Public Perceptions on Organised Crime, Mafia, and Terrorism: A Big Data Analysis Based on Twitter and Google Trends

By Kostakos, Panos | International Journal of Cyber Criminology, January-June 2018 | Go to article overview

Public Perceptions on Organised Crime, Mafia, and Terrorism: A Big Data Analysis Based on Twitter and Google Trends


Kostakos, Panos, International Journal of Cyber Criminology


Introduction

Culture and public perceptions enable serious crime and motivate policy action; however, there has been limited empirical research on serious crime perceptions in the social media. This study uses data from web-search queries and assorted social media postings to establish perceptions of serious crime. The aim is to explore the feasibility of using disaggregated data from Google Trends and Twitter to gain theoretical insights and to encourage readers to undertake their own analysis. With around forty percent of the world population having an Internet connection (United Nations, 2015), the data being produced by users and machines communicating over data networks is growing at an exponential rate. Also growing rapidly is the digital footprint people leave online. These trends have motivated research in criminology (Wang et al., 2012; Gerber, 2014), economics (Preis et al., 2013; Choi & Varian, 2012; Vosen & Schmidt, 2011), sociology (Kostakos et al., 2013; Anderson et al., 2014; Eagle et al., 2009), linguistics (Michel et al., 2011; Hand 2011; Lieberman et al. 2007), politics (Kallus 2014; Louis & Zorlu, 2012), and healthcare (Seifter et al., 2010; et al., 2015). Research that studies human behaviour through digital footprints is addressing focal social problems and identifying new problems (Kostakos & Ferreira, 2015). We first provide a review of recent work regarding perceptions of serious crime and then proceed to present the data sources. Subsequently, we expand on the research methods and obtained results. The final section draws out preliminary conclusions and highlights the main bottlenecks affecting our approach.

Perceptions of Organised Crime: From Discourse Data to 'Big Data'

Individual and group perceptions is a conspicuous subject in the literature of organised crime, not only because of the critical works of American and European historians, criminologists, and sociologists who have been trying to debunk the stereotypical image of "organised crime" created by media sensationalism and bureaucratic obsession (Paoli 2003: 3), but also because of the causal impact perceptions have in enabling individual and collective behaviourism that arena (Smith, 1975; Allum et al., 2010). Several well-established empirical studies have demonstrated how criminal groups engage in criminal recruitment and extortion by manipulating ethnic identities and public perceptions (Ianni, 1974; Bovenkerk et al., 2003; Chin, 2000; Bovenkerk, 1998; Paoli, 2003), while others have examined the role of culture in enabling criminal infiltration into the economy, politics, civil society and bureaucracy (Kleemans & de Bunt, 1999, 2008; Chambliss, 1971; Ianni, 1974; Allum, 2006; Schneider and Schneider, 2003).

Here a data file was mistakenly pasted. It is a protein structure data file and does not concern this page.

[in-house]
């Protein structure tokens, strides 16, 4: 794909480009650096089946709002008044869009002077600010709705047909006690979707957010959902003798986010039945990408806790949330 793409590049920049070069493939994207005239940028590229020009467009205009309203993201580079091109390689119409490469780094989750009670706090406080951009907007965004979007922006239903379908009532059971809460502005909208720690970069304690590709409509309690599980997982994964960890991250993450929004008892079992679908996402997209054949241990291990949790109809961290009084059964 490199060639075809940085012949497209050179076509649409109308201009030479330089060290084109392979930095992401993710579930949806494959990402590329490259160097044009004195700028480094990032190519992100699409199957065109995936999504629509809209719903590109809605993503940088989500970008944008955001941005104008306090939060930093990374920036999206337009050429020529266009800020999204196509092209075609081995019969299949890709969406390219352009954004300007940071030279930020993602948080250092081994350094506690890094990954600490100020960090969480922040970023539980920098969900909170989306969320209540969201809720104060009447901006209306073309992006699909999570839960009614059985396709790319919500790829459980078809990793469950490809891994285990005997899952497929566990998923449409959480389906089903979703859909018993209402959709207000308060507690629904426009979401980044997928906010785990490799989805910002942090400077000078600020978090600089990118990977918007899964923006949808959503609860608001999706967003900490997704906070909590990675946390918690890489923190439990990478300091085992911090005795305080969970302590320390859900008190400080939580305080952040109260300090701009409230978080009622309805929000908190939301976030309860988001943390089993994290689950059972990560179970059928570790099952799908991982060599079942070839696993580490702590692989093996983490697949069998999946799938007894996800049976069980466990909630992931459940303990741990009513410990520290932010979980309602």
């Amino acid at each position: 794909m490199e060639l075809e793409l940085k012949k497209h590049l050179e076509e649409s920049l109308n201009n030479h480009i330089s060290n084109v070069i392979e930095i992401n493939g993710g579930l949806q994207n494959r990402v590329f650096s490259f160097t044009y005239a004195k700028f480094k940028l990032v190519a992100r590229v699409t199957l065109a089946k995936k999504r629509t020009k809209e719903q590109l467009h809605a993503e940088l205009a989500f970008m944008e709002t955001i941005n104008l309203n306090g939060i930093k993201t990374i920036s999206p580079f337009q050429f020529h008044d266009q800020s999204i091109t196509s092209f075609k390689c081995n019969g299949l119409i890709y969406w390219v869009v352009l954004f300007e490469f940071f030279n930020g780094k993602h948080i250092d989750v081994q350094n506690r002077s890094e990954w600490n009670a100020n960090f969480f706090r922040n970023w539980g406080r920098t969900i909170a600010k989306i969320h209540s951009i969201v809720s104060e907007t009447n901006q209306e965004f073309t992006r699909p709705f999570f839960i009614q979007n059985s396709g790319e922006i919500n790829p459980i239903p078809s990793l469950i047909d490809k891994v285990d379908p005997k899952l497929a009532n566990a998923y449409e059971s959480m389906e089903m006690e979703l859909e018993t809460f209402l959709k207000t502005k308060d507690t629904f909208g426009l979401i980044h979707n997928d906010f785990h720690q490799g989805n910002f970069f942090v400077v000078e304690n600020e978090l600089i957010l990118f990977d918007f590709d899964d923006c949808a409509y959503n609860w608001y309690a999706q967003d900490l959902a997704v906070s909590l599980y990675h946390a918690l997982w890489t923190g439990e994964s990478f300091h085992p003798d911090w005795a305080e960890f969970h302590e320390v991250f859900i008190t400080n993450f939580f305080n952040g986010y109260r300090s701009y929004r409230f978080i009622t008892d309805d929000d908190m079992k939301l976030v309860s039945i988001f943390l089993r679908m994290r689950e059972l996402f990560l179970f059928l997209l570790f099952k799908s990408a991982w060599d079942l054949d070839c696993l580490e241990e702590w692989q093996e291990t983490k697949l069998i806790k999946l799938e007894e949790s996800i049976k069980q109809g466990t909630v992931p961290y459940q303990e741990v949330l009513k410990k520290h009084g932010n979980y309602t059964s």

More recently, there has been renewed interest in measuring the perceptions of a range of actors involved in organised and serious crime. Sarno (2014) reviewed Spanish, German and Dutch newspapers articles between 2000 and 2013 and studied the representations of the Italian Mafia. Similarly, content analyses of newspapers have also been published by Pruss (2014) and Young and Allum (2012). Shen et al. (2013) in their recent study of child trafficking in China adopted a broader approach by focusing on Chinese open media sources. Systematic content analysis of official documents and media sources has been used sparingly in the past. For example, Mcillwain (1997) studied public perceptions of Chinese organised crime in the US by analysing New York City press documents from 1894 to 1908. Likewise, Arsovska and Kostakos (2010) developed a corpus of about 3 million words from EU press releases from 1994 to 2008 and examined EU norm diffusion in the Balkan region. Lastly, Décary-Hétu and Aldridge (2015) have discussed the application of automatic data extraction.

A large body of empirical literature has focused on how the general public perceives serious crime. Mendoza (2015) has reported findings on public perceptions using focus groups in Latin America. …

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